Did you know? April is National Card and Letter Writing Month! Letter writing may seem a throwback to an earlier, pre-digital time (and a downright foreign concept to younger generations), but at Bas Bleu we think it’s a habit worth celebrating.

We’re not advocating against digital communication, of course. It’s convenient, quick, and fun. But we’re never going to stumble across a box of our parents’ text messages in an attic, years after their deaths. Nor is our spouse going to tuck a romantic email into a bouquet of flowers, or tweet out the tear-stained first draft of his wedding vows. And our great-great-grandchildren won’t get to know us through our Facebook accounts. Letters have a permanence that digital correspondence doesn’t, no matter what your email server and “the cloud” promise. The physicality of paper offers a link to the writer, the recipient, and to a specific—at times monumental—moment in history. So for those of us who have allowed emojis and Facebook updates to supersede our long-form, snail-mail correspondence, National Card and Letter Writing Month is a great reminder of the joy letters can bring.

When author Roald Dahl’s mother, Sofie Magdalene Dahl, died in 1967, he discovered a carefully preserved stash of more than 600 letters that he’d written to her over the course of his lifetime. She’d saved them all, “holding on to them despite wartime bombings and many subsequent house moves.” Later, they were used by scholars as a window into his life and work and eventually to create the epistolary biography Love from Boy. But most important, for Dahl they were a physical reminder, a keepsake, of his late mother’s love and devotion.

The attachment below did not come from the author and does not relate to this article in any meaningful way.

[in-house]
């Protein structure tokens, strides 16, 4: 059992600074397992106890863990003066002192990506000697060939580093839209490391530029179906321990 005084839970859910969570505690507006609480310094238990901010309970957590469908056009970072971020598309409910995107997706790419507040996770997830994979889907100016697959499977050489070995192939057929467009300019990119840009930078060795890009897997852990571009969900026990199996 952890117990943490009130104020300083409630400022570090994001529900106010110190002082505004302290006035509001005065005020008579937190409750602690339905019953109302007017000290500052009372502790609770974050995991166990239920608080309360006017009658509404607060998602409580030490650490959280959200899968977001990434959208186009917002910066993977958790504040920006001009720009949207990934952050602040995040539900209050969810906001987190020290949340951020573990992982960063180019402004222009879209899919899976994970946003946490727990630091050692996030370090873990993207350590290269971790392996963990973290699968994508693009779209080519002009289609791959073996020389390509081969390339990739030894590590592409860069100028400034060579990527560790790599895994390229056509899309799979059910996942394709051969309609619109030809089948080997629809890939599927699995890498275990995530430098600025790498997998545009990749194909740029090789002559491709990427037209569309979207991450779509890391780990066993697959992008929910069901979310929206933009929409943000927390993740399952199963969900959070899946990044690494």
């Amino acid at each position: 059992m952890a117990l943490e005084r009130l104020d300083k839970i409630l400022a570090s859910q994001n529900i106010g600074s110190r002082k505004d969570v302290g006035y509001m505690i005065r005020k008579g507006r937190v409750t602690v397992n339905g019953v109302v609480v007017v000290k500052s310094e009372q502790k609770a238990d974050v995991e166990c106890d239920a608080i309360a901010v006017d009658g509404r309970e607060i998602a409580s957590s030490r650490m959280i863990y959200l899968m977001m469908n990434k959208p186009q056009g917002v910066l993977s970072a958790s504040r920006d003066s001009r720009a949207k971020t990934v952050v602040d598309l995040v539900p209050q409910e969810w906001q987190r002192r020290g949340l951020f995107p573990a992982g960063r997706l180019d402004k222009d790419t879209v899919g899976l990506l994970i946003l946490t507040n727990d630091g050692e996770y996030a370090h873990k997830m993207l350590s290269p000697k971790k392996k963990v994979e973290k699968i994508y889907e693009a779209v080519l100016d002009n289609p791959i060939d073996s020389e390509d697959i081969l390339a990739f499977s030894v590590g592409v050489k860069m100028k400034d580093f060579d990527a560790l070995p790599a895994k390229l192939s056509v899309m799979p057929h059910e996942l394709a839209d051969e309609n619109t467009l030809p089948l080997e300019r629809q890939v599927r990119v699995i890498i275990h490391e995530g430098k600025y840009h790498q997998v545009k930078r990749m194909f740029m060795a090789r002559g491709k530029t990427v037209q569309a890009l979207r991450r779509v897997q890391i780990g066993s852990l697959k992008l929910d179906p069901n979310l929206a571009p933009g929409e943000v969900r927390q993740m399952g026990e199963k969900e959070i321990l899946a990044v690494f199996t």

Our challenge to you this week—and in the coming weeks and months—is to endeavor to put pen to paper more often. (Typewritten missives count too, if your penmanship is tough to read!) Here are a few ideas to get you started:

  • Skip the birthday text message and send a card instead, even if it’s just a plain notecard with your birthday message written inside.
  • Write a postcard to your grandchild, godchild, niece or nephew. Kids love getting mail addressed just to them. You can even send them their own stationery set, so they can practice the art of letter-writing!
  • Whenever a random memory of a friend from school or the old neighborhood pops up, jot it down and mail it to her. She’ll get a kick out of being remembered out of the blue.
  • Mail a message of condolence. For mourners, the days after the death of a loved one can be a blur, and your written words can be saved and appreciated weeks after the fact. Or, write to the bereaved on the anniversary of their loss; they’ll be comforted to know you haven’t forgotten their sadness.
  • Write a love letter to your spouse or partner, even if you’ve been together for decades. It doesn’t have to be steamy; share a memory that kindled or reinforced your love for them.

And if someone you know is a diligent correspondent whose cards and notes have brightened your days, head to our online Stationery Shop and select a pack of cute notecards or a new pen as a gift with which to say “thank you” for their thoughtfulness over the years.

Remember: Your letters don’t have to be Pulitzer Prize-quality writing. It’s the gesture that counts, the sparkle in your friend’s eyes when the mailbox reveals something other than bills and junk mail. Everyone loves personal snail mail; we Bas Bleu editors always get excited when we receive a nice note from a customer, or a handwritten book recommendation.

Write on, bluestockings, write on!


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